Join Brad Batesole for an in-depth discussion in this video Creating engaging web copy, part of Online Marketing Foundations (2014).
- Here's the reality. People just don't read on the internet, they scan. They'll jump from a headline to an image, and then scan a few bullet points. This means when it comes to the copy on your website, less is more. And with less words to work with, it's important that you make each one count. We'll call all the text on your website "copy." Now, I'm not going to be discussing blog articles. That's a whole different beast. For now, we're going to focus on your web copy. Writing engaging web copy starts with knowing your audience. You're writing specifically for them, and no one else.
You need to deliver your information in a way that meets their needs, and you have to be mindful of the fact, that for whatever reason, they're likely in a hurry to find that information. The goal is to write great copy, not just content. it's different. To illustrate, I'm going to use some examples prepared by a professional copywriter friend of mine, Tom Albrighton. Here, he shows an advertisement for a camera. Content would be to say "14.1 megapixels," but copywriting would be using the tagline "Because memories fade." Another example. You might describe your software as such: "Multisite networking and collaboration solution." Copywriting would instead use the line "Work together even when you're apart." As you can see, copywriting adds to the experience.
It connects your customer to your brand, your purpose, and it tugs on their emotions a little. If you want more of these examples, you can find them on his website, abccopywriting.com. So, as you approach your project, start by getting rid of any long introductions and word-heavy descriptions. Stick to clear, concise, and punctual copy. Use clever headings to your advantage, and break up your text with bullet points. Building on-topic and relevant content will not only help your users, but it'll help you out, as you work to rank in the search engines as well. One thing I see often is pages that put their headline as "About Us" or "Contact Us" for the page you're on.
Now, those are helpful in the title or the breadcrumb, but save that heading space for something captivating and attention-grabbing, especially on your landing pages. As you move into the content, deliver the most important points of your story first, and then add the supporting details as you go. This way, if a user stops reading early, they've got a gist of what you're trying to say. Now, before you get started, look at each page of your website, and answer these questions: Who will read this copy? Why are they reading this? What should they feel when they read this page? What am I trying to accomplish with this copy? And what benefit and feature do I need them to really understand? Use these answers to build your first draft, save it, and then write it again with half as many words.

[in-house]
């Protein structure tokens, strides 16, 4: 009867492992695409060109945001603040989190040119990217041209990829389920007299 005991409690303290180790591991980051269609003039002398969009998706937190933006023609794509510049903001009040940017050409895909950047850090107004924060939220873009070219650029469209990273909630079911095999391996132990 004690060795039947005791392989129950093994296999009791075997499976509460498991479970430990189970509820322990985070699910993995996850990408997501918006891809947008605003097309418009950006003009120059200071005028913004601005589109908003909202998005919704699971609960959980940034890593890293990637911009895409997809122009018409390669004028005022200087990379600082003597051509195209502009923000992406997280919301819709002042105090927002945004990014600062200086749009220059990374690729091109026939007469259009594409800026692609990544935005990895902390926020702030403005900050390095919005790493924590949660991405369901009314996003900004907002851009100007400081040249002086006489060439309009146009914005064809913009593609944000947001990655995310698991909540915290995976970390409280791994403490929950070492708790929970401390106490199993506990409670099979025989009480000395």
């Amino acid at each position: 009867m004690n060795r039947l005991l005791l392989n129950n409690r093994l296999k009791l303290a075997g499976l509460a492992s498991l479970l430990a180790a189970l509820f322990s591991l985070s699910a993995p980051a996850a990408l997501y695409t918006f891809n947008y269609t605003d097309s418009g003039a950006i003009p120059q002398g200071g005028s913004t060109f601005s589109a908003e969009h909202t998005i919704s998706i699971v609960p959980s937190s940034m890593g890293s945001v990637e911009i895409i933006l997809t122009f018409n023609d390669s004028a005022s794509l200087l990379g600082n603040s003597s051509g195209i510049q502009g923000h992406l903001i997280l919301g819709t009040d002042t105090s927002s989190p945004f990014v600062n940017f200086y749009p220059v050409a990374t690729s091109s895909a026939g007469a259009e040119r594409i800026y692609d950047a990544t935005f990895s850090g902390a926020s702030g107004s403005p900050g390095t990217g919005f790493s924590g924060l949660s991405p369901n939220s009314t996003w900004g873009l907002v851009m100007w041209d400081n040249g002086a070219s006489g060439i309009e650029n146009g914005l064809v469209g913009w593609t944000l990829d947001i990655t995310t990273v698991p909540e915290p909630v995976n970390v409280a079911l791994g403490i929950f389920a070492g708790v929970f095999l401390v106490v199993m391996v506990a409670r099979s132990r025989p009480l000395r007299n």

Compare the two, and only add back in what you need to reinforce the points that are lacking. Now, at some point, you might decide it's a good idea to hire a professional copywriter. I can't stress the importance of good copy enough. This is a worthwhile investment if you aren't able to spend the time to refine your own copywriting skills. When you look for a copywriter, read through their work. Copywriters often write in specific niches, and while they're happy to adjust their tone and style for your needs, it's often better to find someone who understands your audience. A copywriter should be invited into the project at the beginning.
This way they can gather all the facts, understand the challenges ahead, and build you exactly what you need. You can utilize a copywriter to write slogans, ad ideas, entire websites, or focused landing page copy. Most work on a daily or half-daily rate, and expect to pay anywhere from $600 to $800 per day. Write with the approach of connecting your audience to your business, convincing them to take the next step, and affirming their conversion.
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- What is online marketing?
- What makes a website effective?
- Working with a designer or developer
- Creating engaging web copy
- Understanding online analytics
- Using goal and event tracking
- Exploring the conversion funnel
- Defining key performance indicators (KPIs)
- Understanding SEO techniques
- Conducting keyword research
- Creating a content strategy
- Leveraging local SEO
- Understanding who's on social media
- Marketing with Facebook, Twitter, LinkedIn, and Pinterest
- Creating compelling video marketing campaigns
- Building an email marketing plan
- Measuring the success of your marketing efforts
- Setting up a blog
- Running A/B marketing tests
Skill Level Beginner
Q: This course was updated on 03/08/2016. What changed?
A: We updated six movies to keep current with the latest interfaces in Google Tag Manager, Google Keyword Planner, Facebook, Twitter, and LinkedIn. Brad also added one new tutorial on setting up a blog.
Q. This course was updated 03/21/2017. What changed?
A. The following topics were updated: installing Google Tag Manager, using goal tracking, looking at a conversion funnel, looking at attribution models, leveraging local SEO, introduction to search and display, launching display search ads, and deciding to use remarketing.